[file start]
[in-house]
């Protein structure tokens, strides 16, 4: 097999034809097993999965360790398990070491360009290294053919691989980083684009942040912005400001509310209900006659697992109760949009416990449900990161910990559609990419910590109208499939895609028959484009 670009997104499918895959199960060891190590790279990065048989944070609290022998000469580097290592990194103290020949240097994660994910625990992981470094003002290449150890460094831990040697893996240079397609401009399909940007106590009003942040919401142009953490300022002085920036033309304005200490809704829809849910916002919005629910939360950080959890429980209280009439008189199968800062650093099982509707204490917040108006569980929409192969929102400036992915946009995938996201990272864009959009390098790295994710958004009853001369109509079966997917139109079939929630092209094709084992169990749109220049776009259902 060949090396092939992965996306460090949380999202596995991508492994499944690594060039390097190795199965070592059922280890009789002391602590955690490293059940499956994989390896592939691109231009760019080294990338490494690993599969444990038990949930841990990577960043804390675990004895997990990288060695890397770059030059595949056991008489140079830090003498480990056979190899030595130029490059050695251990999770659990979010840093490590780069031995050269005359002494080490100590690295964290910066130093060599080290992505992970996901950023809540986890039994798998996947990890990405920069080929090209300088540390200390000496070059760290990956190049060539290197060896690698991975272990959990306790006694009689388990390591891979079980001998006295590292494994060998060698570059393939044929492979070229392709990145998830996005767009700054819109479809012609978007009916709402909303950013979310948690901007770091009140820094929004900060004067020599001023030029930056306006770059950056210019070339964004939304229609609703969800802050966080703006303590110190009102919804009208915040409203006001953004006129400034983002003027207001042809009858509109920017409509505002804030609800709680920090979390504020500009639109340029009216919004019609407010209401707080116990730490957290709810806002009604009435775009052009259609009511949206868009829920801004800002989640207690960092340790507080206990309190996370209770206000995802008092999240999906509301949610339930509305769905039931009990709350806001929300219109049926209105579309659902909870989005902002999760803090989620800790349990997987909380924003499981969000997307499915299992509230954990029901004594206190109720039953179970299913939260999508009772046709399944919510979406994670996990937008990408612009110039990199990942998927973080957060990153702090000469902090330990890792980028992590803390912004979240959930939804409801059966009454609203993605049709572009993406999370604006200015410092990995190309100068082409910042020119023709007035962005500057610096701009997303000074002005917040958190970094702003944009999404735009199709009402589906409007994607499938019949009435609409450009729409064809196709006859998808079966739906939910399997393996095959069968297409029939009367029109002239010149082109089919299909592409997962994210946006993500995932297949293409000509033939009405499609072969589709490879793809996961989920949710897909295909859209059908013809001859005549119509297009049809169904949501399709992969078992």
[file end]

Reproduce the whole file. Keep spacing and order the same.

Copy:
[in-house]
């Protein structure tokens, strides 16, 4: 097999034809097993999965360790398990070491360009290294053919691989980083684009942040912005400001509310209900006659697992109760949009416990449900990161910990559609990419910590109208499939895609028959484009 670009997104499918895959199960060891190590790279990065048989944070609290022998000469580097290592990194103290020949240097994660994910625990992981470094003002290449150890460094831990040697893996240079397609401009399909940007106590009003942040919401142009953490300022002085920036033309304005200490809704829809849910916002919005629910939360950080959890429980209280009439008189199968800062650093099982509707204490917040108006569980929409192969929102400036992915946009995938996201990272864009959009390098790295994710958004009853001369109509079966997917139109079939929630092209094709084992169990749109220049776009259902 060949090396092939992965996306460090949380999202596995991508492994499944690594060039390097190795199965070592059922280890009789002391602590955690490293059940499956994989390896592939691109231009760019080294990338490494690993599969444990038990949930841990990577960043804390675990004895997990990288060695890397770059030059595949056991008489140079830090003498480990056979190899030595130029490059050695251990999770659990979010840093490590780069031995050269005359002494080490100590690295964290910066130093060599080290992505992970996901950023809540986890039994798998996947990890990405920069080929090209300088540390200390000496070059760290990956190049060539290197060896690698991975272990959990306790006694009689388990390591891979079980001998006295590292494994060998060698570059393939044929492979070229392709990145998830996005767009700054819109479809012609978007009916709402909303950013979310948690901007770091009140820094929004900060004067020599001023030029930056306006770059950056210019070339964004939304229609609703969800802050966080703006303590110190009102919804009208915040409203006001953004006129400034983002003027207001042809009858509109920017409509505002804030609800709680920090979390504020500009639109340029009216919004019609407010209401707080116990730490957290709810806002009604009435775009052009259609009511949206868009829920801004800002989640207690960092340790507080206990309190996370209770206000995802008092999240999906509301949610339930509305769905039931009990709350806001929300219109049926209105579309659902909870989005902002999760803090989620800790349990997987909380924003499981969000997307499915299992509230954990029901004594206190109720039953179970299913939260999508009772046709399944919510979406994670996990937008990408612009110039990199990942998927973080957060990153702090000469902090330990890792980028992590803390912004979240959930939804409801059966009454609203993605049709572009993406999370604006200015410092990995190309100068082409910042020119023709007035962005500057610096701009997303000074002005917040958190970094702003944009999404735009199709009402589906409007994607499938019949009435609409450009729409064809196709006859998808079966739906939910399997393996095959069968297409029939009367029109002239010149082109089919299909592409997962994210946006993500995932297949293409000509033939009405499609072969589709490879793809996961989920949710897909295909859209059908013809001859005549119509297009049809169904949501399709992969078992």